Chateau Lafite Rothschild is one of only four classified first growths and thus the designation as 1st er Cru. The vintage rankings of the Universal Paris Exposition in 1855 officially gave Lafite the rating as “Leader among fine wines.” While the first known reference to Lafite dates to 1234 with a certain Gombaud de Lafite, abbot of the Vertheuil Monastery north of Pauillac, Lafite’s mention as a medieval fief dates to the 14th century. The name Lafite comes from the Gascon language term “la hite”, which means “hillock”. There were probably already vineyards on the property at the time when the Ségur family organised the vineyard in the 17th century, and Lafite began to earn its reputation as a great winemaking estate. Jacques de Ségur was credited with the planting of the Lafite vineyard in the 1670s and in the early 1680s. The estate achieved wide popularity in the 1750s when it became the favorite wine of King Louis XV. Thomas Jefferson was also a steadfast customer and even visited the estate. After the 1973-1976 mini-crisis that hit Bordeaux, Baron Eric’s management of the estate made strides forward with a search for excellence and the gradual addition of a new technical team. In 1985 Baron Eric began a tradition of inviting fine-arts photographers to photograph Chateau Lafite. Today, his daughter Saskia de Rothschild represents the 6th generation of the family at the head of the winemaking properties. 

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Pauillac Wine

Bordeaux, France

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The leader on the Left Bank in number of first growth classified producers within its boundaries, Pauillac has more than any of the other appellations, at three of the five. Chateau Lafite Rothschild and Mouton Rothschild border St. Estephe on its northern end and Chateau Latour is at Pauillac’s southern end, bordering St. Julien.

While the first growths are certainly some of the better producers of the Left Bank, today they often compete with some of the “lower ranked” producers (second, third, fourth, fifth growth) in quality and value. The Left Bank of Bordeaux subscribes to an arguably outdated method of classification that goes back to 1855. The finest chateaux in that year were judged on the basis of reputation and trading price; changes in rank since then have been miniscule at best. Today producers such as Chateau Pontet-Canet, Chateau Grand Puy-Lacoste, Chateau Lynch-Bages, among others (all fifth growth) offer some of the most outstanding wines in all of Bordeaux.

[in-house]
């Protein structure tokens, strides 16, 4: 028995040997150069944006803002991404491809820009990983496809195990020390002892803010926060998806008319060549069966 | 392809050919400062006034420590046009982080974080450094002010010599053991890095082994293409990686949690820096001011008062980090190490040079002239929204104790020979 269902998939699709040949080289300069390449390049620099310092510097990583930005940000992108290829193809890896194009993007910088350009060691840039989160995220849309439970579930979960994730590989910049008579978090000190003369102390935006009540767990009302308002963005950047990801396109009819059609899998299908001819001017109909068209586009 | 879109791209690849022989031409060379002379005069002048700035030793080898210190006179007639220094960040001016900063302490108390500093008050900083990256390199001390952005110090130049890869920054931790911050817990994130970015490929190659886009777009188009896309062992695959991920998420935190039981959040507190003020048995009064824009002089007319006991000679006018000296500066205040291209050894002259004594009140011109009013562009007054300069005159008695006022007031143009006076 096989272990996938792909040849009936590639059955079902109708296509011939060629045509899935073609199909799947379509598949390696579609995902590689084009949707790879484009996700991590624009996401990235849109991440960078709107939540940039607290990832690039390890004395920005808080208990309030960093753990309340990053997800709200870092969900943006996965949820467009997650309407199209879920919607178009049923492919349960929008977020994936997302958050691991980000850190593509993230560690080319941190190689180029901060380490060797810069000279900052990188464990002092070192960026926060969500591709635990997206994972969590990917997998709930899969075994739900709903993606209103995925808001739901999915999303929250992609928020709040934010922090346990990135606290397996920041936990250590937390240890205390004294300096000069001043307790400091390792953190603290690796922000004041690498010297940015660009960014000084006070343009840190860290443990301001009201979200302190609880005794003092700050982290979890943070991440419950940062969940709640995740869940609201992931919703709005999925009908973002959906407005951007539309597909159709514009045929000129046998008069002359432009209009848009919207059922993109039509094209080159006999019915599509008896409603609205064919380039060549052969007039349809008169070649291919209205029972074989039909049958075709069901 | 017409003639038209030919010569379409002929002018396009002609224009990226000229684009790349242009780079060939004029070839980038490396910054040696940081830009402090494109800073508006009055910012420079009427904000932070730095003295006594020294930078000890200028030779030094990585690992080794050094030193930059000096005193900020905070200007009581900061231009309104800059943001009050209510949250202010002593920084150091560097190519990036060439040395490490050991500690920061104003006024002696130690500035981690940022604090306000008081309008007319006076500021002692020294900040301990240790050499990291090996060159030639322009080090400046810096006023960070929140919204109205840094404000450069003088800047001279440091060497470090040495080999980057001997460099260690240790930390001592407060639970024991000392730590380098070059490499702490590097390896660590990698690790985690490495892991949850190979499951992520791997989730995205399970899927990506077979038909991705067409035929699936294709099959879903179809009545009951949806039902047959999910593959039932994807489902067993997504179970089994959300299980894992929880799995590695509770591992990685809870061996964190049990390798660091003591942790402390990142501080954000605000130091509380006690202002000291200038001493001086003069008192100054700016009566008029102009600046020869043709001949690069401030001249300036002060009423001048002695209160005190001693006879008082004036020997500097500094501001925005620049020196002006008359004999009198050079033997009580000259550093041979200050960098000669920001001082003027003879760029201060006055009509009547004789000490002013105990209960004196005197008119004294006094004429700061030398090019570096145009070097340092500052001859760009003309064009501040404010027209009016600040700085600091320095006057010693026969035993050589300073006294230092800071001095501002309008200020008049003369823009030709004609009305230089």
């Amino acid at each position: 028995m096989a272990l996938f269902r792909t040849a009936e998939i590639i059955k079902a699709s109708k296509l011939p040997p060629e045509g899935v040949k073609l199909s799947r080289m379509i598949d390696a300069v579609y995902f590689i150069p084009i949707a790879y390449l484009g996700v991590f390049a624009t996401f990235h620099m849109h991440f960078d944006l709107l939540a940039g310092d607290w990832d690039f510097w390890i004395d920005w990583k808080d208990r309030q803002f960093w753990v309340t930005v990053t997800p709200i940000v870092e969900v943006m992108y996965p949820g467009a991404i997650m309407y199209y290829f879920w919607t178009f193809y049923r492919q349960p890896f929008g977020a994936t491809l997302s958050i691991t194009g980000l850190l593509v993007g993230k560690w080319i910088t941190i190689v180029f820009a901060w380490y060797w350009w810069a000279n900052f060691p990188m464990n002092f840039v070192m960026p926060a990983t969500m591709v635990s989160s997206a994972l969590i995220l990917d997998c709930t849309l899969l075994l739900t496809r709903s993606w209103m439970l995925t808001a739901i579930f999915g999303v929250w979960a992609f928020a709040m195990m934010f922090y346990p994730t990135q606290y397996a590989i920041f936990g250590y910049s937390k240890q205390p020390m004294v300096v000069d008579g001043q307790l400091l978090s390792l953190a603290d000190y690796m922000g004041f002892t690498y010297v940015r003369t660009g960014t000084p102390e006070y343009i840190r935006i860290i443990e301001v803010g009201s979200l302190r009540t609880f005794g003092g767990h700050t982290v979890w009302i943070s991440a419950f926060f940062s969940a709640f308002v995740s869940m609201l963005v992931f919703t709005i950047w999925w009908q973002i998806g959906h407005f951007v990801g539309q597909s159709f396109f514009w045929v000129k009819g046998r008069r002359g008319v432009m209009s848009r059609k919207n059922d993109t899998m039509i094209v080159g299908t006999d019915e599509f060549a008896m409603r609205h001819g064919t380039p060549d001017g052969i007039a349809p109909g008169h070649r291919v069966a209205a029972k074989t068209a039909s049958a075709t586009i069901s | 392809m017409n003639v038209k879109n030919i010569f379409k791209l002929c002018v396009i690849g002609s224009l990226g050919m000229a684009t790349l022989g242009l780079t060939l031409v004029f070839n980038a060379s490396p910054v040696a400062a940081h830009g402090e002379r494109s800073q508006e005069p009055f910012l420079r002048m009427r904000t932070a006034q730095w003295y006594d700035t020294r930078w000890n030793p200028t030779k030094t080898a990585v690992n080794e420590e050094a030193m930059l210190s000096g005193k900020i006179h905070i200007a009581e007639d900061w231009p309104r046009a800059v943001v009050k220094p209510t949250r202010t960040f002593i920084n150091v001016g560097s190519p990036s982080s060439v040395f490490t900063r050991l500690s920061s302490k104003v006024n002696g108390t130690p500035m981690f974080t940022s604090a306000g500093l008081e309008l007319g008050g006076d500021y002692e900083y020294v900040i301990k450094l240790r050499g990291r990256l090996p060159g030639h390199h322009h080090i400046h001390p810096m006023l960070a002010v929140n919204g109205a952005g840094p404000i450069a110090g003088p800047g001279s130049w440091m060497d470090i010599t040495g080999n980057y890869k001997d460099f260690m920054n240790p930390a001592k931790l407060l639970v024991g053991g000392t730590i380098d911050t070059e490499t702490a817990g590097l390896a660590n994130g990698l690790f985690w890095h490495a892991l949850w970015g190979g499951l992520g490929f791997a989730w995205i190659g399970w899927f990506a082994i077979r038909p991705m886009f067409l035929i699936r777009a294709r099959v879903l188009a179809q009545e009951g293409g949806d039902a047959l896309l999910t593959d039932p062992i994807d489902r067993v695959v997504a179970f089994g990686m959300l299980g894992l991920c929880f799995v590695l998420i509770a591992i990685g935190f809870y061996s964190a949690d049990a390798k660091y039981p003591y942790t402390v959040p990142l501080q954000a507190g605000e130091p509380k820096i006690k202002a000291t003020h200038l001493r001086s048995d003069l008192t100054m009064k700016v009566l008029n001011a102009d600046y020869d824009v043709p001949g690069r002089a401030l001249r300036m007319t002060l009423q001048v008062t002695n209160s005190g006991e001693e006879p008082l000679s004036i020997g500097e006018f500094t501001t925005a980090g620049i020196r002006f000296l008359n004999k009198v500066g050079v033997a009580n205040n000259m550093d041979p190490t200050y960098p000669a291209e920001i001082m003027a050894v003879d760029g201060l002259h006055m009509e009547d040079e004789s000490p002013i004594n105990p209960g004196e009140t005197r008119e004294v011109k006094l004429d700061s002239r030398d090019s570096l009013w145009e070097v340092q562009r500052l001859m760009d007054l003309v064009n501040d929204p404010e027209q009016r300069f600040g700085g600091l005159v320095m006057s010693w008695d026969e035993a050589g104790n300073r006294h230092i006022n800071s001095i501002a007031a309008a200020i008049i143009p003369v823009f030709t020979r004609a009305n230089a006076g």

Defining characteristics of fine wines from Pauillac (i.e. Cabernet-based Bordeaux Blends) include inky and juicy blackcurrant, cedar or cigar box and plush or chalky tannins.

Layers of gravel in the Pauillac region are key to its wines’ character and quality. The layers offer excellent drainage in the relatively flat topography of the region allowing water to run off into “jalles” or streams, which subsequently flow off into the Gironde.

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One of the world’s most classic and popular styles of red wine, Bordeaux-inspired blends have spread from their homeland in France to nearly every corner of the New World, especially in California, Washington and Australia. Typically based on either Cabernet Sauvignon or Merlot and supported by Cabernet Franc, Malbec and Petit Verdot, these are sometimes referred to in the US as “Meritage” blends. In Bordeaux itself, Cabernet Sauvignon dominates in wines from the Left Bank of the Gironde River, while the Right Bank focuses on Merlot. Often, blends from outside the region are classified as being inspired by one or the other.

Tasting Notes for Bordeaux Blends

Bordeaux Blends are dry, red wines and generally have aromas and flavors of black currant, black cherry plum, graphite, cedar and violet. Cabernet-based, Left-Bank-styled wines are typically more tannic and structured, while Merlot-based wines, modeled after the Right Bank, are softer and suppler. Cabernet Franc can add herbal notes, while Malbec and Petit Verdot contribute color and structure.

Perfect Food Pairings for Bordeaux Blends

Since Bordeaux red blends are often quite structured and tannic, they pair best with hearty, flavorful and fatty meat dishes. Any type of steak makes for a classic pairing. Equally welcome with these wines would be beef brisket, pot roast, braised lamb or smoked duck.

Sommelier Secrets for Bordeaux Blends

While the region of Bordeaux is limited to a select few approved grape varieties in specified percentages, the New World is free to experiment. Bordeaux blends in California may include equal amounts of Cabernet Franc and Malbec, for example. Occassionally a winemaker might add a small percentage of a non-Bordeaux variety, such as Syrah or Petite Sirah for a desired result.

GNNF520501_2018 Item# 520501